It is up to us to teach our kids the importance of persuasive techniques. It is up to us to make learning persuasive devices fun. Finally, it is up to us to help them become the best writers they can be.
When important words or phrases are repeated, they are more likely to stick in the reader’s mind!
Read through some persuasive writing examples, such as this Letter to the Editor (Sugary Snacks Ban) – Worksheet. Then, have your kids highlight the different techniques they come across, paying attention to how many times important words or phrases are repeated.
‘Facts’ are one of eleven persuasive devices taught to school children.
Similar to statistics, facts are a little trickier. They require students to have a strong understanding of the difference between facts and opinion.
Luckily for you, we have a Distinguishing Between Fact and Opinion resource pack dedicated to helping students learn just that! Click the image below to be taken to all the resources you need:
I believe ‘opinion’ to be the most important of all the persuasive devices!
Unlike facts, sharing opinions seem to be incredibly easy when it comes to school children! Seriously though, we want to encourage our students to have strong opinions (that can be backed up by solid reasoning!). To strengthen their understanding of opinion, try out some of the following resources:
#9 Rule of 3
Writing to persuade is challenging, interesting, and above all, fun!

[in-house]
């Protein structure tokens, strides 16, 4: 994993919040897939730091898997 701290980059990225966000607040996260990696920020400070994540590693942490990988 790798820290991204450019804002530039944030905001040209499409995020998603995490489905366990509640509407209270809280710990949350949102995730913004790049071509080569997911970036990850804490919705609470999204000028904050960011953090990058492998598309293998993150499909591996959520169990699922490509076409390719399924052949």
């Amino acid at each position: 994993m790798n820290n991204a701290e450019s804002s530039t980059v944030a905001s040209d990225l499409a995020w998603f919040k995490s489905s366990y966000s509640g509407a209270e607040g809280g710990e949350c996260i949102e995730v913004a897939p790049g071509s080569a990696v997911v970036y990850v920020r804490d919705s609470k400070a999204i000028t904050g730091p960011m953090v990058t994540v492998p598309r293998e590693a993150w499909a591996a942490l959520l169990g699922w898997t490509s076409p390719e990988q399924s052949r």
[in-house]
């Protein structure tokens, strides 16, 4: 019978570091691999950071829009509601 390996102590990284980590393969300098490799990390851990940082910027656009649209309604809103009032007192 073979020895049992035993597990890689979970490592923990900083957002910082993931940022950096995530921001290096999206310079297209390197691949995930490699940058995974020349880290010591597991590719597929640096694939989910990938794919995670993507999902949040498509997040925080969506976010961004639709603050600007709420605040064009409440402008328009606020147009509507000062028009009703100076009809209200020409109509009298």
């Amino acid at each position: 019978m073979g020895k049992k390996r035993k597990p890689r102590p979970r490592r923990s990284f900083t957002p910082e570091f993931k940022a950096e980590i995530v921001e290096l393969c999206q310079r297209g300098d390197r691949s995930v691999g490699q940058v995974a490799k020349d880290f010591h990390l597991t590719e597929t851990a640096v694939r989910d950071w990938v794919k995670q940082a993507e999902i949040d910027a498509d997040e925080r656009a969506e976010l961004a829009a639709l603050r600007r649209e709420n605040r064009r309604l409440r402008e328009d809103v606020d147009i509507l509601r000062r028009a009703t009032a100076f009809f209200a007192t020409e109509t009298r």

It may seem simple enough to persuade your reader by thinking of three describing terms to accompany your topic! Why not get your students to level up their Rule of 3 describing game by including some out-of-this-world adjectives?
You can use our Wheely Wonderful Words – Overused Adjectives wheel to help your students improve their vocabulary. Brainstorm three terms that help to describe your students’ topic, and then challenge them with finding better and more advanced words that have the same meaning.
#10 Personal Pronouns
We can all band together to make learning persuasive devices fun!
There’s no better way to connect with a reader than by using personal pronouns! Using words such as we, I, you, our, your and us help your readers to feel as though they are part of the conversation and connect with your arguments. We have a Personal Pronouns Worksheet to help your students practise combining these with their other persuasive devices. I printed some personal pronouns as prompts onto our editable Rainbow Watercolour – Word Wall Template to help jazz up the activity and keep my kids’ brains thinking!
If you don’t include persuasive devices in your writing, you may as well not bother writing at all!
Have some fun with our Persuasive Devices Sorting Activity and have your students sort out the exaggerated sentences from the rest. Once they’ve got a grasp of what, exactly, an exaggeration is, then they can begin to think of some of their own hilarious examples!
If you’re still not quite sure about these persuasive writing techniques, we have some wonderful resources to help you out! Check out our persuasive writing bump it up walls to help your students see the progression of how they can improve their writing:
And if you’re still thirsty for more, you must check out our Persuasive Writing Teaching Resources or check out Bron’s blog: